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9

Application: International Trade

PRINCIPLES OF

MICROECONOMICS
FOURTH EDITION

N. G R E G O R Y M A N K I W
PowerPoint Slides by Ron Cronovich
2007 Thomson South-Western, all rights reserved

In this chapter, look for the answers to these questions: What determines how much of a good a country
will import or export?

Who benefits from trade? Who does trade harm?


Do the gains outweigh the losses?

If policymakers restrict imports, who benefits?


Who is harmed? Do the gains of the policy outweigh the losses?

What are some common arguments for restricting


trade? Do they have merit?
CHAPTER 9 APPLICATION: INTERNATIONAL TRADE
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Introduction
Recall from Chapter 3:
A country has a comparative advantage in a good if it produces the good at lower opportunity cost than other countries. Countries can gain from trade if each exports the goods in which it has a comparative advantage.

Now we apply the tools of welfare economics


to see where these gains come from and who gets them.

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APPLICATION: INTERNATIONAL TRADE

The World Price and Comparative Advantage

PW = the world price of a good,


the price that prevails in world markets

PD = domestic price without trade If PD < PW, country has comparative advantage in the good under free trade, country exports the good If PD > PW, country does not have comparative advantage under free trade, country imports the good
CHAPTER 9 APPLICATION: INTERNATIONAL TRADE
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The Small Economy Assumption


A small economy is a price taker in world markets:
Its actions have no affect on PW.

Not always true especially for the U.S. but


simplifies the analysis without changing its lessons.

When a small economy engages in free trade,


PW is the only relevant price:

No seller would accept less than PW, because


No buyer would pay more than PW, because
CHAPTER 9 APPLICATION: INTERNATIONAL TRADE

she could sell the good for PW in world markets. he could buy the good for PW in world markets.
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A Country That Exports Soybeans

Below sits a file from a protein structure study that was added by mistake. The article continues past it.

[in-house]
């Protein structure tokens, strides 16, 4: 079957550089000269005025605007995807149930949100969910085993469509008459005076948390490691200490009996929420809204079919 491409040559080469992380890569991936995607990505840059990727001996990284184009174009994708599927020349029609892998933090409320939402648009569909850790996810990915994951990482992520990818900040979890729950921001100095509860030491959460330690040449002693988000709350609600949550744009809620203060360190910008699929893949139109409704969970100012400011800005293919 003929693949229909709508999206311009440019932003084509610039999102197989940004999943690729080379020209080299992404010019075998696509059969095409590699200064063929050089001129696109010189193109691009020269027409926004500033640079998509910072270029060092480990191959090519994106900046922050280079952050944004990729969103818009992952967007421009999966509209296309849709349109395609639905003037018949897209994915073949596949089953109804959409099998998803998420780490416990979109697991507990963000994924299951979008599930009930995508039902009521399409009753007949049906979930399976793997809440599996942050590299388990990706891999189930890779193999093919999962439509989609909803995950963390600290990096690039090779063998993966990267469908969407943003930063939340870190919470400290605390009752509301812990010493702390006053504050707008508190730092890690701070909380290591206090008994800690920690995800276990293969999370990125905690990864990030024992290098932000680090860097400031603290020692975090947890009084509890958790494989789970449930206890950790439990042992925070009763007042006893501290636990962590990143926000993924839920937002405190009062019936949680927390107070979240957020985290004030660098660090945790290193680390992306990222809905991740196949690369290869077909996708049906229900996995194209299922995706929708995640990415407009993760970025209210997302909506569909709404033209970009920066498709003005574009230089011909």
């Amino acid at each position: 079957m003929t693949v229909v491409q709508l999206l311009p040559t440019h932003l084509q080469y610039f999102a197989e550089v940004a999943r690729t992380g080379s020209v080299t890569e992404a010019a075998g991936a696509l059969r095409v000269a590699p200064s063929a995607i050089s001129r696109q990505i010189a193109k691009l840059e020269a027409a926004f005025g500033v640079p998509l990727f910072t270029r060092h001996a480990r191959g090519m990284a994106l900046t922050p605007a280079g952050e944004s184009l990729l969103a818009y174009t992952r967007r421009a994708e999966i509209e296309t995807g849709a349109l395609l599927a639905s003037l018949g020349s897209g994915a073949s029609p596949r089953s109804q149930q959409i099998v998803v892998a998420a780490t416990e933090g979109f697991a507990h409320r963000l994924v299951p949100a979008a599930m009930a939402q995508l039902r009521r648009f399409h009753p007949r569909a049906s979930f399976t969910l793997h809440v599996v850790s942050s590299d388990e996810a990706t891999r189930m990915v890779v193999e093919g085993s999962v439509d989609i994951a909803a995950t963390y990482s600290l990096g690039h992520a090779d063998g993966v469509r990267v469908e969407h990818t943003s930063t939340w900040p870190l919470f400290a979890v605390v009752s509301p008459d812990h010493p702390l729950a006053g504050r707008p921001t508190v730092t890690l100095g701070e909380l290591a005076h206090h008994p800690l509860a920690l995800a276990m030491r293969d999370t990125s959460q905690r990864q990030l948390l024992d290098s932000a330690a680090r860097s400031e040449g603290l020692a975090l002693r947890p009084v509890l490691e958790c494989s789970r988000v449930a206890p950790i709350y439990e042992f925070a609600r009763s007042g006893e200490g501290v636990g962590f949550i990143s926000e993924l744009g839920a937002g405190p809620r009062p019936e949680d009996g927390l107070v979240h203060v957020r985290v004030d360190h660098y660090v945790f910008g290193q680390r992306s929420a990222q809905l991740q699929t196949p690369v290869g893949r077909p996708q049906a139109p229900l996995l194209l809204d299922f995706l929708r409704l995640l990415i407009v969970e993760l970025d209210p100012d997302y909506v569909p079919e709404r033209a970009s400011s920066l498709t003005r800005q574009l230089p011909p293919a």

Without trade, PD = $4 Q = 500 PW = $6
$6
P

Soybeans exports
S

Under free trade, domestic consumers demand 300 domestic producers supply 750 exports = 450
CHAPTER 9

$4

300 500 750

APPLICATION: INTERNATIONAL TRADE

A Country That Exports Soybeans


Without trade,

CS = A + B PS = C Total surplus =A+B+C


With trade, CS = A PS = B + C + D Total surplus =A+B+C+D
CHAPTER 9

Soybeans exports B D gains from trade


D Q S

A $6

$4
C

APPLICATION: INTERNATIONAL TRADE

ACTIVE LEARNING

Analysis of trade
Without trade, PD = $3000, Q = 400

1:
P

Plasma TVs
S

In world markets, PW = $1500


Under free trade, how many TVs will the country import or export?
$3000 $1500

Identify CS, PS, and total surplus without trade, and with trade.

200

400

600

ACTIVE LEARNING

Answers
Under free trade, domestic consumers demand 600 domestic producers supply 200 imports = 400

1:
P

Plasma TVs
S

$3000 $1500 imports 200 600


D
Q

ACTIVE LEARNING

Answers
Without trade, CS = A PS = B + C Total surplus =A+B+C
$3000

1:
P

Plasma TVs
S

A
D

gains from trade

With trade, B CS = A + B + D $1500 C PS = C Total surplus =A+B+C+D

imports

D
Q

Summary: The Welfare Effects of Trade


P D < PW direction of trade consumer surplus exports falls PD > PW imports rises

producer surplus
total surplus

rises
rises

falls
rises

Whether a good is imported or exported, trade creates winners and losers. But the gains exceed the losses.
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Other Benefits of International Trade

Consumers enjoy increased variety of goods. Producers sell to a larger market and may
achieve lower costs through economies of scale.